None of these measures would make any single vote count any more than it already does. In fact, by increasing the amount of people participating, they would water down our individual voices even further. But they would also eliminate a lot of excuses. If a decision to act is always a balance between the benefit of the action and the cost of doing it, these measures reduce the cost. The measures mentioned in the report’s first strategy (Achieve Equality of Voice and Representation, blog post here), are aimed at increasing the benefit.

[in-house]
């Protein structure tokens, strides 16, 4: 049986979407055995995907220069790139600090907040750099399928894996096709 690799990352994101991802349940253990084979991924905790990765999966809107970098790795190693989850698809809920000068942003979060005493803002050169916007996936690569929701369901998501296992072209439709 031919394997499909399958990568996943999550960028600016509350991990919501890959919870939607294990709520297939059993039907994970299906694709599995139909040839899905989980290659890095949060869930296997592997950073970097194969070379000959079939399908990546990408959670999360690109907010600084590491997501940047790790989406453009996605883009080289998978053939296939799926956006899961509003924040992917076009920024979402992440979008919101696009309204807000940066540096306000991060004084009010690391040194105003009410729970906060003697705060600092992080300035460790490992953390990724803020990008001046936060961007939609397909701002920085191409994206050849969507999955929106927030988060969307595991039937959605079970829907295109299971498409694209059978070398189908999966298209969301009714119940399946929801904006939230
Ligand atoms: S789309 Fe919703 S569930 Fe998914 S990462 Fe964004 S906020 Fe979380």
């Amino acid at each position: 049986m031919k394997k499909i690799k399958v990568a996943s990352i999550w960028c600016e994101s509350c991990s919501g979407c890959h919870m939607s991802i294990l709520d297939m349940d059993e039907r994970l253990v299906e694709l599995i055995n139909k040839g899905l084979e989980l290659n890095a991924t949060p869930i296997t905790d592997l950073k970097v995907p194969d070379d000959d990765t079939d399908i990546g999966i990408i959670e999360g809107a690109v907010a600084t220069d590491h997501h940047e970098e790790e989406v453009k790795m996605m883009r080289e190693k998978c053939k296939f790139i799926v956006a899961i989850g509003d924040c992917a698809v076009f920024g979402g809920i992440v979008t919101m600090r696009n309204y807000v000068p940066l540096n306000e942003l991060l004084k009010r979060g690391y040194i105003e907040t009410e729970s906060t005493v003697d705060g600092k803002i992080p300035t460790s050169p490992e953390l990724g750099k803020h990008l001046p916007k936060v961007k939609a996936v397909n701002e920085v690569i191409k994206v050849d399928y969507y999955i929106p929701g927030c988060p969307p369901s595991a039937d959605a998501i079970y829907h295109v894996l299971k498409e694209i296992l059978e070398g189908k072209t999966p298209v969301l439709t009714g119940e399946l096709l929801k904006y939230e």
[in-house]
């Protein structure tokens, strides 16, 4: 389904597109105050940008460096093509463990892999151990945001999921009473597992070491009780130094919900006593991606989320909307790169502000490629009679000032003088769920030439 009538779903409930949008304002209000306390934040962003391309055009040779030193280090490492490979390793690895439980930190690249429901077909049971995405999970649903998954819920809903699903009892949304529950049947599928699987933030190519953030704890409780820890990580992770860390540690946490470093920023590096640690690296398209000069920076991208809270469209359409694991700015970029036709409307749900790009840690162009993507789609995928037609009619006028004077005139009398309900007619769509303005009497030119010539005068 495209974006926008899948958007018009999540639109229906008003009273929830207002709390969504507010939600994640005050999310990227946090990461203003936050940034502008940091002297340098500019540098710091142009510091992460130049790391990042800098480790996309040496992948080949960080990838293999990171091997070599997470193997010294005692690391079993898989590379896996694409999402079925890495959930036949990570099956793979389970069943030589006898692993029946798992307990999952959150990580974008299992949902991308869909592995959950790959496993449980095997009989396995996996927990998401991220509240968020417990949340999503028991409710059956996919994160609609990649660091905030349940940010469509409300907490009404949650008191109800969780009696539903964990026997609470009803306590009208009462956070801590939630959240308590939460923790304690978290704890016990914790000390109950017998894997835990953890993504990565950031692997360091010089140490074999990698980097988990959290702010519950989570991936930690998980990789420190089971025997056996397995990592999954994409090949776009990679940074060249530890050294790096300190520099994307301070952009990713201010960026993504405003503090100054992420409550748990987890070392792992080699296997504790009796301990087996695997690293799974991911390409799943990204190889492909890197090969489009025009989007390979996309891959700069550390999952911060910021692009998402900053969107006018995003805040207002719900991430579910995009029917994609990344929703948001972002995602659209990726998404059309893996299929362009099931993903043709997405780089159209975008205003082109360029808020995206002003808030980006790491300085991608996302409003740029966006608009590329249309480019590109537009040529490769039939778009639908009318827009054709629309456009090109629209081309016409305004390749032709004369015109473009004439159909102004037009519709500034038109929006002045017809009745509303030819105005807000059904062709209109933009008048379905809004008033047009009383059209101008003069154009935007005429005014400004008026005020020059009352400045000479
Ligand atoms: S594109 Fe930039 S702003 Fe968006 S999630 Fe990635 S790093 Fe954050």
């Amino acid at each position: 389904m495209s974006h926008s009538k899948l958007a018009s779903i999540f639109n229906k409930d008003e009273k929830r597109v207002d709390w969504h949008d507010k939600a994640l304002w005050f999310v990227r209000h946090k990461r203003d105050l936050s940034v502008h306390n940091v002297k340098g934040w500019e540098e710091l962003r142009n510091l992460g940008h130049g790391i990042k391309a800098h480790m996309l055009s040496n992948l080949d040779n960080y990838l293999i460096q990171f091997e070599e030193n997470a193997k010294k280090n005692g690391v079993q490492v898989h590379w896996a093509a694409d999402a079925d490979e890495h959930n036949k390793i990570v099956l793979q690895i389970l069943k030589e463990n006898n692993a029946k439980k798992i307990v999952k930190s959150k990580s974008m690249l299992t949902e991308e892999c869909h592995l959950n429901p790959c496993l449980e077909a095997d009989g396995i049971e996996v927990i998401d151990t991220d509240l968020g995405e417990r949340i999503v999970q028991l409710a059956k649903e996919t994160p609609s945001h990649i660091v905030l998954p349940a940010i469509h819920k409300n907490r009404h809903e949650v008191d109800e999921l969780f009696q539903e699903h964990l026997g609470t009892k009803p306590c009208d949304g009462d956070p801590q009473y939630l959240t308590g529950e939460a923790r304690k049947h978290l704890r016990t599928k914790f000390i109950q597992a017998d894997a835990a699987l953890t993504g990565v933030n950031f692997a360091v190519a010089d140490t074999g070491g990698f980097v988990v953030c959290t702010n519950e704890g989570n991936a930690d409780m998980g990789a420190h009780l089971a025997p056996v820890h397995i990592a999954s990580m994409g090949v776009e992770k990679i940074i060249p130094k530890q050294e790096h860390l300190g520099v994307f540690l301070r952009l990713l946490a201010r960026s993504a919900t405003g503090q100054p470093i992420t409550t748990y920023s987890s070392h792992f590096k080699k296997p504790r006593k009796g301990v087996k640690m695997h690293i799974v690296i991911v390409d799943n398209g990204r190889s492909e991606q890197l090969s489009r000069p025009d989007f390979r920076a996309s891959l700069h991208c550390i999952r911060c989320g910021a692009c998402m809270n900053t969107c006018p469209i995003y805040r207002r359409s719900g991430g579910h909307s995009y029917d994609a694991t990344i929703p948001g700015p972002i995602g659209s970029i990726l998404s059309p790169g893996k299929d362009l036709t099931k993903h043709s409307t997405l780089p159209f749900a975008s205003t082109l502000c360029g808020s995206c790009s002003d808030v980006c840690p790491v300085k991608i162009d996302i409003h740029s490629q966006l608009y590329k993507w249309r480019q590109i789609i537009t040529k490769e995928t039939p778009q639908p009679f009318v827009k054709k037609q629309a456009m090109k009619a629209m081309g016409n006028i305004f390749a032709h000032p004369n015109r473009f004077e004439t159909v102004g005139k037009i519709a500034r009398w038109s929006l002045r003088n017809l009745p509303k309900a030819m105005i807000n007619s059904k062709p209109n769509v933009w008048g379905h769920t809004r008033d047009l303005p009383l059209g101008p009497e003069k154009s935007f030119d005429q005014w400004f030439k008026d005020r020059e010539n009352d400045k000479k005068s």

I think most of us tend to look at issues like voter turnout as if they were weather. It might not be good, but there isn’t much we can do about it. But here, again, the commission has provided us with several approaches that could really help the situation. A healthy democracy depends on an engaged citizenry. Clearly, we aren’t a healthy democracy right now. Increasing our buy in might be our best chance to save the United States.